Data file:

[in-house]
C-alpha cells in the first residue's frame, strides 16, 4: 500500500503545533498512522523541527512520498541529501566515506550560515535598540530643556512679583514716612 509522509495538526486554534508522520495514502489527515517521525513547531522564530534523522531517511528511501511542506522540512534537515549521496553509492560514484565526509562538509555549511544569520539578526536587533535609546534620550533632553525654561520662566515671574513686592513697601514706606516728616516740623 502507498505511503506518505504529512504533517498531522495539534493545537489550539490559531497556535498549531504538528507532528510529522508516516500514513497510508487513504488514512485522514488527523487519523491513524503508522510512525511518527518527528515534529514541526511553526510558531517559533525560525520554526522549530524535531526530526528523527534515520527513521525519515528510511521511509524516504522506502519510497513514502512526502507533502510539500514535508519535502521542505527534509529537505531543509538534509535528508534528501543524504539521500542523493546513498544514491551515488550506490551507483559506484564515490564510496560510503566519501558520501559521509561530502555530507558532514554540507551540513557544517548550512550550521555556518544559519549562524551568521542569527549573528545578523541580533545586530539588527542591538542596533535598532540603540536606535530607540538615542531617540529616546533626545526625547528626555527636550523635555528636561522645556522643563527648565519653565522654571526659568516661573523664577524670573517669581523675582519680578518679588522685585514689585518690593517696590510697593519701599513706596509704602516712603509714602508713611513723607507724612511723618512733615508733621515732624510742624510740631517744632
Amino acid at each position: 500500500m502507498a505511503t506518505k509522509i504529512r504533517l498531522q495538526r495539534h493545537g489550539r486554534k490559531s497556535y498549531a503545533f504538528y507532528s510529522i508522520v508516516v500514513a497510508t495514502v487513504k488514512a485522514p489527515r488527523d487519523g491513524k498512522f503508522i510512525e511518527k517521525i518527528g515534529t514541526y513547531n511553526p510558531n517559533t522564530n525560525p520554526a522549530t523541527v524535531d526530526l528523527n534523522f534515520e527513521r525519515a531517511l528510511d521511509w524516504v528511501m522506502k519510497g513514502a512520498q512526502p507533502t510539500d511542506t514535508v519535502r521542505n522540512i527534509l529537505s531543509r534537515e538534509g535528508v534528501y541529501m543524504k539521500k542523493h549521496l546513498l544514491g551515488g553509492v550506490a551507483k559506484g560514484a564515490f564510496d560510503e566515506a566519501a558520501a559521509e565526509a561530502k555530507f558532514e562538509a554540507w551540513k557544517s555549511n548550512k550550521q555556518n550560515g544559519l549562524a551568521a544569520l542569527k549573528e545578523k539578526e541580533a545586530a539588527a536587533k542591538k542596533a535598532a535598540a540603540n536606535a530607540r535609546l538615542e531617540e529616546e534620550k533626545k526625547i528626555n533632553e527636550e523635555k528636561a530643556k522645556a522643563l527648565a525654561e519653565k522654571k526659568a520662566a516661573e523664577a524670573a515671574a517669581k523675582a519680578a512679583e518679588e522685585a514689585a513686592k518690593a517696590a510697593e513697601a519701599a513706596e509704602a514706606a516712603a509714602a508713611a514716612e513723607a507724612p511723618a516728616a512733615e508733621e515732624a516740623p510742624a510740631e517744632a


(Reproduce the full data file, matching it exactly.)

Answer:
[in-house]
C-alpha cells in the first residue's frame, strides 16, 4: 500500500503545533498512522523541527512520498541529501566515506550560515535598540530643556512679583514716612 509522509495538526486554534508522520495514502489527515517521525513547531522564530534523522531517511528511501511542506522540512534537515549521496553509492560514484565526509562538509555549511544569520539578526536587533535609546534620550533632553525654561520662566515671574513686592513697601514706606516728616516740623 502507498505511503506518505504529512504533517498531522495539534493545537489550539490559531497556535498549531504538528507532528510529522508516516500514513497510508487513504488514512485522514488527523487519523491513524503508522510512525511518527518527528515534529514541526511553526510558531517559533525560525520554526522549530524535531526530526528523527534515520527513521525519515528510511521511509524516504522506502519510497513514502512526502507533502510539500514535508519535502521542505527534509529537505531543509538534509535528508534528501543524504539521500542523493546513498544514491551515488550506490551507483559506484564515490564510496560510503566519501558520501559521509561530502555530507558532514554540507551540513557544517548550512550550521555556518544559519549562524551568521542569527549573528545578523541580533545586530539588527542591538542596533535598532540603540536606535530607540538615542531617540529616546533626545526625547528626555527636550523635555528636561522645556522643563527648565519653565522654571526659568516661573523664577524670573517669581523675582519680578518679588522685585514689585518690593517696590510697593519701599513706596509704602516712603509714602508713611513723607507724612511723618512733615508733621515732624510742624510740631517744632
Amino acid at each position: 500500500m502507498a505511503t506518505k509522509i504529512r504533517l498531522q495538526r495539534h493545537g489550539r486554534k490559531s497556535y498549531a503545533f504538528y507532528s510529522i508522520v508516516v500514513a497510508t495514502v487513504k488514512a485522514p489527515r488527523d487519523g491513524k498512522f503508522i510512525e511518527k517521525i518527528g515534529t514541526y513547531n511553526p510558531n517559533t522564530n525560525p520554526a522549530t523541527v524535531d526530526l528523527n534523522f534515520e527513521r525519515a531517511l528510511d521511509w524516504v528511501m522506502k519510497g513514502a512520498q512526502p507533502t510539500d511542506t514535508v519535502r521542505n522540512i527534509l529537505s531543509r534537515e538534509g535528508v534528501y541529501m543524504k539521500k542523493h549521496l546513498l544514491g551515488g553509492v550506490a551507483k559506484g560514484a564515490f564510496d560510503e566515506a566519501a558520501a559521509e565526509a561530502k555530507f558532514e562538509a554540507w551540513k557544517s555549511n548550512k550550521q555556518n550560515g544559519l549562524a551568521a544569520l542569527k549573528e545578523k539578526e541580533a545586530a539588527a536587533k542591538k542596533a535598532a535598540a540603540n536606535a530607540r535609546l538615542e531617540e529616546e534620550k533626545k526625547i528626555n533632553e527636550e523635555k528636561a530643556k522645556a522643563l527648565a525654561e519653565k522654571k526659568a520662566a516661573e523664577a524670573a515671574a517669581k523675582a519680578a512679583e518679588e522685585a514689585a513686592k518690593a517696590a510697593e513697601a519701599a513706596e509704602a514706606a516712603a509714602a508713611a514716612e513723607a507724612p511723618a516728616a512733615e508733621e515732624a516740623p510742624a510740631e517744632a